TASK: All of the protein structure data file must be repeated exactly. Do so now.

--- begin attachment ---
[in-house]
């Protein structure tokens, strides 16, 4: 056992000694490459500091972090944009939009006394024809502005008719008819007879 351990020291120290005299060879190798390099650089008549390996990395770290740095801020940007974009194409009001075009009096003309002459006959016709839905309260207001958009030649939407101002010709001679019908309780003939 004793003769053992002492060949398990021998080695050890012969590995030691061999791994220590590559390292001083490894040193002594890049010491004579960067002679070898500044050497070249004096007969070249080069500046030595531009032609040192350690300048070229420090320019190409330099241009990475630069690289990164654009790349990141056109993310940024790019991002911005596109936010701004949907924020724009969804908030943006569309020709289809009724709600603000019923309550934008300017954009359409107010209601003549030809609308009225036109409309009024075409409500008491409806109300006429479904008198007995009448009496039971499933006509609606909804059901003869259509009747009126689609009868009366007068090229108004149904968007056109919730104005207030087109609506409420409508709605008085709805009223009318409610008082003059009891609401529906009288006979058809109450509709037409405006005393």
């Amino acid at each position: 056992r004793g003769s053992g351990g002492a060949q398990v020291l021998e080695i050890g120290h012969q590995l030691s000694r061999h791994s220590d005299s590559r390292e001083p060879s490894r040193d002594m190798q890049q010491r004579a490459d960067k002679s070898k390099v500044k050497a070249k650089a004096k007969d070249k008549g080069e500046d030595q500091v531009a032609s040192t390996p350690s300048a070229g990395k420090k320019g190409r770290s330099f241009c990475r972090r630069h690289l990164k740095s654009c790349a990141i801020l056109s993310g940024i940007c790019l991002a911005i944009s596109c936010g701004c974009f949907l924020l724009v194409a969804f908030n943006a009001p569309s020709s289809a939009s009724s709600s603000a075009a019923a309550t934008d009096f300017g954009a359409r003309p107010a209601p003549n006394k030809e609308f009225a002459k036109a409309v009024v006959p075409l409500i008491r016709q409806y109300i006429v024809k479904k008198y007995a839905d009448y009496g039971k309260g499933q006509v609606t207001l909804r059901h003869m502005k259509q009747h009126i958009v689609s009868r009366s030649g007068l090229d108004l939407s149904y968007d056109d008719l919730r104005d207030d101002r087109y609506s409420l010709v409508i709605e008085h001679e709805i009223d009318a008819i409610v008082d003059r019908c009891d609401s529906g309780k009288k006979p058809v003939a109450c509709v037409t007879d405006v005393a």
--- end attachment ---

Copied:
[in-house]
């Protein structure tokens, strides 16, 4: 056992000694490459500091972090944009939009006394024809502005008719008819007879 351990020291120290005299060879190798390099650089008549390996990395770290740095801020940007974009194409009001075009009096003309002459006959016709839905309260207001958009030649939407101002010709001679019908309780003939 004793003769053992002492060949398990021998080695050890012969590995030691061999791994220590590559390292001083490894040193002594890049010491004579960067002679070898500044050497070249004096007969070249080069500046030595531009032609040192350690300048070229420090320019190409330099241009990475630069690289990164654009790349990141056109993310940024790019991002911005596109936010701004949907924020724009969804908030943006569309020709289809009724709600603000019923309550934008300017954009359409107010209601003549030809609308009225036109409309009024075409409500008491409806109300006429479904008198007995009448009496039971499933006509609606909804059901003869259509009747009126689609009868009366007068090229108004149904968007056109919730104005207030087109609506409420409508709605008085709805009223009318409610008082003059009891609401529906009288006979058809109450509709037409405006005393």
């Amino acid at each position: 056992r004793g003769s053992g351990g002492a060949q398990v020291l021998e080695i050890g120290h012969q590995l030691s000694r061999h791994s220590d005299s590559r390292e001083p060879s490894r040193d002594m190798q890049q010491r004579a490459d960067k002679s070898k390099v500044k050497a070249k650089a004096k007969d070249k008549g080069e500046d030595q500091v531009a032609s040192t390996p350690s300048a070229g990395k420090k320019g190409r770290s330099f241009c990475r972090r630069h690289l990164k740095s654009c790349a990141i801020l056109s993310g940024i940007c790019l991002a911005i944009s596109c936010g701004c974009f949907l924020l724009v194409a969804f908030n943006a009001p569309s020709s289809a939009s009724s709600s603000a075009a019923a309550t934008d009096f300017g954009a359409r003309p107010a209601p003549n006394k030809e609308f009225a002459k036109a409309v009024v006959p075409l409500i008491r016709q409806y109300i006429v024809k479904k008198y007995a839905d009448y009496g039971k309260g499933q006509v609606t207001l909804r059901h003869m502005k259509q009747h009126i958009v689609s009868r009366s030649g007068l090229d108004l939407s149904y968007d056109d008719l919730r104005d207030d101002r087109y609506s409420l010709v409508i709605e008085h001679e709805i009223d009318a008819i409610v008082d003059r019908c009891d609401s529906g309780k009288k006979p058809v003939a109450c509709v037409t007879d405006v005393a």